Minister promises DLA is safe – but only until you are 65


Health secretary Andy Burnham has promised that the government will not scrap disability living allowance (DLA), but only for disabled people under the age of 65.

Speaking at the national children and adult services conference in Harrogate, Burnham said he wanted to “close down” the debate and controversy over the future of DLA.

But he suggested that the government had previously been considering scrapping DLA, and that scrapping DLA for those aged over 65 was still an option.

Disabled people over 65 can currently receive DLA, as long as they claimed the benefit for the first time before they reached 65.

Burnham said: “We recognise that this is an important benefit for disabled people, and I can state categorically that we have now ruled out any suggestion that DLA for under-65s will be brought into the new National Care Service.”

He said this was because “the majority of the people needing care in the future will be older people”.

Questioned afterwards about the future of DLA, a Department of Health spokeswoman said: “No decision on that has been made yet for those over 65.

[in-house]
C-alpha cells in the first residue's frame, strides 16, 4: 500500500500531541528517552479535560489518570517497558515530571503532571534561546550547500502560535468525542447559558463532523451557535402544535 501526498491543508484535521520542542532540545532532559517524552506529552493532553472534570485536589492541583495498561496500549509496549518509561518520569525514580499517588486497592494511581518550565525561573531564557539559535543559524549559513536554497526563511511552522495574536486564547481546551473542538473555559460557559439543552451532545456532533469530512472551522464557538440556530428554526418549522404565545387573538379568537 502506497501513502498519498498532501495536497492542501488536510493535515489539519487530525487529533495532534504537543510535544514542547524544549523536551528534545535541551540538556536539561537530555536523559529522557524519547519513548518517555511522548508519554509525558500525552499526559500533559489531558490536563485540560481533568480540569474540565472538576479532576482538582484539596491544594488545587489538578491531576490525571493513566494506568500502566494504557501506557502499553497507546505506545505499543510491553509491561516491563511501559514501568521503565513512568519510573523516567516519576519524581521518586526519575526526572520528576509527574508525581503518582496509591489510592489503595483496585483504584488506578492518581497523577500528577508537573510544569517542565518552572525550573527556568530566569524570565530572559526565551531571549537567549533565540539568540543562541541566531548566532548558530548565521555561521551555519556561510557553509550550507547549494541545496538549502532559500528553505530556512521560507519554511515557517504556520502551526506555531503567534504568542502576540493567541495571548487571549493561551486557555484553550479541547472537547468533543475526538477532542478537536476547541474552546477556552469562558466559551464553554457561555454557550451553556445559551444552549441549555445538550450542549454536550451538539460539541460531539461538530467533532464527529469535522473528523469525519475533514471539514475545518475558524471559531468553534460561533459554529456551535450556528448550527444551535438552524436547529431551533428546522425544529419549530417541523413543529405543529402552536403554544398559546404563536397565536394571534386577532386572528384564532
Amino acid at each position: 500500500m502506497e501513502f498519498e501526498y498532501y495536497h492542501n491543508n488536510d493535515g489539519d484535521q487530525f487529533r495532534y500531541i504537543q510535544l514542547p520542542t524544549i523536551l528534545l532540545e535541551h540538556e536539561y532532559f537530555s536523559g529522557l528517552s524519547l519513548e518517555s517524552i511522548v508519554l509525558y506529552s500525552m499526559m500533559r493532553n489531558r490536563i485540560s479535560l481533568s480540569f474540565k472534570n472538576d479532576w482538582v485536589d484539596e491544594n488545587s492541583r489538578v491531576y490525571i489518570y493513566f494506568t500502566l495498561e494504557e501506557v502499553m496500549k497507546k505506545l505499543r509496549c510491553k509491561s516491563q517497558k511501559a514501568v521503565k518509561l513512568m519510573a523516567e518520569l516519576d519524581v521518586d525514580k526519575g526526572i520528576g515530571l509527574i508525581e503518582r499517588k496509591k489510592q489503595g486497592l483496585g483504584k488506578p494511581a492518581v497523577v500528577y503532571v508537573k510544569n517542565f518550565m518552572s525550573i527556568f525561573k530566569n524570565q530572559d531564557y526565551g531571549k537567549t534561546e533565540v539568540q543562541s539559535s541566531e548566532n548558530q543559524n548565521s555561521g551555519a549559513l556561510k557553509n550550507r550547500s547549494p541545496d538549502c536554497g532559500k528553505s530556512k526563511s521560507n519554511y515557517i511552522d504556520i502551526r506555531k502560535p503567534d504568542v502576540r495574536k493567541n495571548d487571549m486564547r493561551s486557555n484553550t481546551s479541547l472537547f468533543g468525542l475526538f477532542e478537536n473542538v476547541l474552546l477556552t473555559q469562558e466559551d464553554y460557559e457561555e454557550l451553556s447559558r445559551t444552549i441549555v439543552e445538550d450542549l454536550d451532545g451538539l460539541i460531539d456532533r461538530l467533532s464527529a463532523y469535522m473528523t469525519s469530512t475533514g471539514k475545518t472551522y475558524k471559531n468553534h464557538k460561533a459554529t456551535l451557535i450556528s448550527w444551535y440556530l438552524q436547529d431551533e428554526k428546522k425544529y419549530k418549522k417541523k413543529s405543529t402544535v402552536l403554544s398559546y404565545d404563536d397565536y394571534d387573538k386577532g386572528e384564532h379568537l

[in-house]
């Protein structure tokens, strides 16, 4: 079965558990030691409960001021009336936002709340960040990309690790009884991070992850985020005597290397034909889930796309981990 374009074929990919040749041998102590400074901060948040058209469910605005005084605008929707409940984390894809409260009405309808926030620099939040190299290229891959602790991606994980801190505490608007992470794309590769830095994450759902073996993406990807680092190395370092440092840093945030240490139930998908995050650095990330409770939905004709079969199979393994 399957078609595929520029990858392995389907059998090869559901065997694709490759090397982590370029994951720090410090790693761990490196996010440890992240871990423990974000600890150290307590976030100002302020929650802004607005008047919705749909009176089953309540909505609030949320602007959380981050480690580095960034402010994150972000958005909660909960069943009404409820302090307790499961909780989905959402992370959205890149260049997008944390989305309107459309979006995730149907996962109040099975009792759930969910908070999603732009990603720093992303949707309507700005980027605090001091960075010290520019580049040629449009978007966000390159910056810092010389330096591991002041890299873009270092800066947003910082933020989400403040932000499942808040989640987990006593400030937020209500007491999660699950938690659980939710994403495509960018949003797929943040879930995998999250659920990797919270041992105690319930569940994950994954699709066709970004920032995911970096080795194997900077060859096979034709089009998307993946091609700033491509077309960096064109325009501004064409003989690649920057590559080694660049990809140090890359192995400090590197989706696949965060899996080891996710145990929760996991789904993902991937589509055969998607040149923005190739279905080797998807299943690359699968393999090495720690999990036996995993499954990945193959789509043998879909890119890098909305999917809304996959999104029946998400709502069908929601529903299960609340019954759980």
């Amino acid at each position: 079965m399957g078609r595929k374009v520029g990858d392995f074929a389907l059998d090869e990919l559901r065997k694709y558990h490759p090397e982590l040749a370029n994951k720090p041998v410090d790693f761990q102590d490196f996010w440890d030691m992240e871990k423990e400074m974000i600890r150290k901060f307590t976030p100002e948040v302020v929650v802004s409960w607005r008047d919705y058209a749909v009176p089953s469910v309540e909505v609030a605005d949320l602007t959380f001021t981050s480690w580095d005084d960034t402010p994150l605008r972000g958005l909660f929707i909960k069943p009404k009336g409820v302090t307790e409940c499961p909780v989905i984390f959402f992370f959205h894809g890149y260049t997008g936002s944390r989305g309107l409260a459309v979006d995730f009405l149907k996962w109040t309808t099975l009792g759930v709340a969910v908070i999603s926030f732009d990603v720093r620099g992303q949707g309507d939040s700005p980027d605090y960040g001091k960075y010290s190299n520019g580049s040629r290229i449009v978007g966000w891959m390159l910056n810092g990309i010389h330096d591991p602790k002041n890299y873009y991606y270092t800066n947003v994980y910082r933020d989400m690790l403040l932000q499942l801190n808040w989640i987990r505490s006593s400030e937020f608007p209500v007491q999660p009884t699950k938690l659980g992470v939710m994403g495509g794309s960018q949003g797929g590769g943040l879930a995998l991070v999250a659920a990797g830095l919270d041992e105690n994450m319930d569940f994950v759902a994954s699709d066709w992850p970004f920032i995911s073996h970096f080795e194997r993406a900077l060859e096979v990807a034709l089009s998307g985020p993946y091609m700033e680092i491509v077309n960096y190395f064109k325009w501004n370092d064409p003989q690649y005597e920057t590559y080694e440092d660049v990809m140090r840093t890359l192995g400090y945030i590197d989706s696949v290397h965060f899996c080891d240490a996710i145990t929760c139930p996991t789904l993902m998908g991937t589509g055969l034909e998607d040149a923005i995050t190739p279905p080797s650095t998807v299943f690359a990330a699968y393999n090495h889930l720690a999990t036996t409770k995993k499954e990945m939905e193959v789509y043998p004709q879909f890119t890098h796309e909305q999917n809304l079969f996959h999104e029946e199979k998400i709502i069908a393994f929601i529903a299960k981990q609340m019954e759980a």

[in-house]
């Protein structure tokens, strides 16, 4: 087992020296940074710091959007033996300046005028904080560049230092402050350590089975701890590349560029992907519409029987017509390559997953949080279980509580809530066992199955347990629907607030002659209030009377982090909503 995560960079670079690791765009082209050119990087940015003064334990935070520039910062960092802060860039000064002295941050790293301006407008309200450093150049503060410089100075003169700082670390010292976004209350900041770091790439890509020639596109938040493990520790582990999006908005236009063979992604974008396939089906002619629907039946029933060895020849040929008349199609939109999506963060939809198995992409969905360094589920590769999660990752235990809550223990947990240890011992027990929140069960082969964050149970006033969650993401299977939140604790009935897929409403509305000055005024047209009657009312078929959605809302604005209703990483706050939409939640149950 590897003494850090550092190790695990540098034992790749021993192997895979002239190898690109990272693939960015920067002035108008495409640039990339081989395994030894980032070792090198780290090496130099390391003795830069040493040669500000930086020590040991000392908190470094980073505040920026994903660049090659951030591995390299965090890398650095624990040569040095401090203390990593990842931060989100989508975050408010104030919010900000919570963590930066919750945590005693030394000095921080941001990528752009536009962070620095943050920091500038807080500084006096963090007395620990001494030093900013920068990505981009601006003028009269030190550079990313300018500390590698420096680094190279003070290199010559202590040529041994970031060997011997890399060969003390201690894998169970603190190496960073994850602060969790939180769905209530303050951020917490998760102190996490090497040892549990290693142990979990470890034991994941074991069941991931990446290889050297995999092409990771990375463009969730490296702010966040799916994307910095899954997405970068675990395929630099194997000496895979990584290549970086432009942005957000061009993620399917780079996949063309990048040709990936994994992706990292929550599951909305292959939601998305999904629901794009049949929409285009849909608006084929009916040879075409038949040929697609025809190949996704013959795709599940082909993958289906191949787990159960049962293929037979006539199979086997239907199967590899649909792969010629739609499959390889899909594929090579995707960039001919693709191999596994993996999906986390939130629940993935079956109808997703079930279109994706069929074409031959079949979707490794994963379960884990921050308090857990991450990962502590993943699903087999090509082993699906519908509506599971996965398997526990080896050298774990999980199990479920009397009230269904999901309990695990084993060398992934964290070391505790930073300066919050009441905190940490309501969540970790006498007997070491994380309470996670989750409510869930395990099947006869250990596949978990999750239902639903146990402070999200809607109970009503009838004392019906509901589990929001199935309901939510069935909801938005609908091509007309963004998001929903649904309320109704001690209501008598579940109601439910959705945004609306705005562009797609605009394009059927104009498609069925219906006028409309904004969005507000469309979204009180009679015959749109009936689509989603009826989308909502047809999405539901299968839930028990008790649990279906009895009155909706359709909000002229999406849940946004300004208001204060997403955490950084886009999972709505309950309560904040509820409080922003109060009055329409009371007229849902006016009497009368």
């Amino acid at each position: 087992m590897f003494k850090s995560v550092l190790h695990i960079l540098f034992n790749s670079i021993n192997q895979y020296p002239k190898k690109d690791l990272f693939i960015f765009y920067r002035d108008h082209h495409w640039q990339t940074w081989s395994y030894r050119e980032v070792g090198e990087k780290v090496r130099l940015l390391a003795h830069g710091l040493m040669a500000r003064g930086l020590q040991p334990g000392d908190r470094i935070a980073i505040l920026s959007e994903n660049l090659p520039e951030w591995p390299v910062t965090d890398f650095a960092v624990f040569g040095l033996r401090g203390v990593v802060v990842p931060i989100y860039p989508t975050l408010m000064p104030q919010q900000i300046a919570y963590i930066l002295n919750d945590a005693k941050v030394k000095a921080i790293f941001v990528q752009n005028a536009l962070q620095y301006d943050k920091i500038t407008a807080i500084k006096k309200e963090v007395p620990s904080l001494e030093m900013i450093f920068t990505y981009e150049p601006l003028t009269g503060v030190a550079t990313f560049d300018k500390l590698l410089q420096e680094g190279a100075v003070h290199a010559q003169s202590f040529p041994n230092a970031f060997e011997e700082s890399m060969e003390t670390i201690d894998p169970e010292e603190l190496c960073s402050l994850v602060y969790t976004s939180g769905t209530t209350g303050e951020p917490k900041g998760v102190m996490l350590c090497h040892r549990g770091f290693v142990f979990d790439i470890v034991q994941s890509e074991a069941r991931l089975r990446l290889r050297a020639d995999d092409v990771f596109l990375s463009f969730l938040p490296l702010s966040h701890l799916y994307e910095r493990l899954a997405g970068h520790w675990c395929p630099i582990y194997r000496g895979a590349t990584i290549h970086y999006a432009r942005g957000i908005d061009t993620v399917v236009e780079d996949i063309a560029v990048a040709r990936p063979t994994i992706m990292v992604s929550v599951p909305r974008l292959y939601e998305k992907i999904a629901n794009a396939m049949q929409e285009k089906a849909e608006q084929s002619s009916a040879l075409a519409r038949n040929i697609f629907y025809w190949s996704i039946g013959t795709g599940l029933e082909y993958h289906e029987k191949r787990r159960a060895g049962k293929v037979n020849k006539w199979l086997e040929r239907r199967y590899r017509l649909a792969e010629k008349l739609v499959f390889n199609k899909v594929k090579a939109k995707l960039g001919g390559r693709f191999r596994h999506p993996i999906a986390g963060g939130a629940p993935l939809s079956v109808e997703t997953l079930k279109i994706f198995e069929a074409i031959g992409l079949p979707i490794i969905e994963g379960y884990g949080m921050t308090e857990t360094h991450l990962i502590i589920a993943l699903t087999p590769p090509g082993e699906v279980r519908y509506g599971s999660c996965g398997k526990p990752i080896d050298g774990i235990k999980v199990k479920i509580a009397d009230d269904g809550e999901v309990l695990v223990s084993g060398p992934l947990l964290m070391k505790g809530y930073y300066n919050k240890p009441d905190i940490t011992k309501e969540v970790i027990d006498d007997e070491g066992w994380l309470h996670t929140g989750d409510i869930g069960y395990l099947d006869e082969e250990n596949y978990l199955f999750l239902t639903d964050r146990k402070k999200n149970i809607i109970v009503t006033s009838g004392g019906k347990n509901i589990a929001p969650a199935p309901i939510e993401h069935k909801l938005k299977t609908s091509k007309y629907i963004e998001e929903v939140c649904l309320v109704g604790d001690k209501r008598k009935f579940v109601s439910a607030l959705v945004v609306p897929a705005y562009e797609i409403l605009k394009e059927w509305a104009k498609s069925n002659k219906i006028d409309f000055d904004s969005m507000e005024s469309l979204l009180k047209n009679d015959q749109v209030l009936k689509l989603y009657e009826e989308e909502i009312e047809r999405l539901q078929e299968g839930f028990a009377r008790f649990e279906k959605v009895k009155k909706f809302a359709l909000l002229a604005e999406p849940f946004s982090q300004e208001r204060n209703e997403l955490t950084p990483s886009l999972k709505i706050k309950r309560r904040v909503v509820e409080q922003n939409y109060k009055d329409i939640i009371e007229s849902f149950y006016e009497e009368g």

“It is still open to consultation. Depending on what they say we will make a decision.”

Concerns over the future of DLA, a key disability benefit, which is not means-tested and is intended to cover the extra costs of an impairment, were raised after the government published its care and support green paper in July.

The green paper said the government was considering “integrating” some disability benefits, including attendance allowance (AA), to help social services fund means-tested personal budgets.  

Thousands of disabled people have protested about the threat to DLA and AA.

More than 13,000 people signed up within five days to a campaign launched by the Benefits and Work website, while many disabled people expressed their concerns on the government’s Big Care Debate website.

And a petition calling on the prime minister to save AA and DLA, launched on the Number 10 website by members of the Disability Charities Consortium, has secured more than 18,000 signatures.

Burnham also repeated the threat to AA, saying that the government was still considering “bringing together elements of some disability benefits, such as attendance allowance, with social care funding, to create a new care and support system to provide for the needs of older and disabled people”.

He said anyone receiving any of the relevant benefits at the time of reform would continue to receive an “equivalent level of support and protection” under the new system.

22 October 2009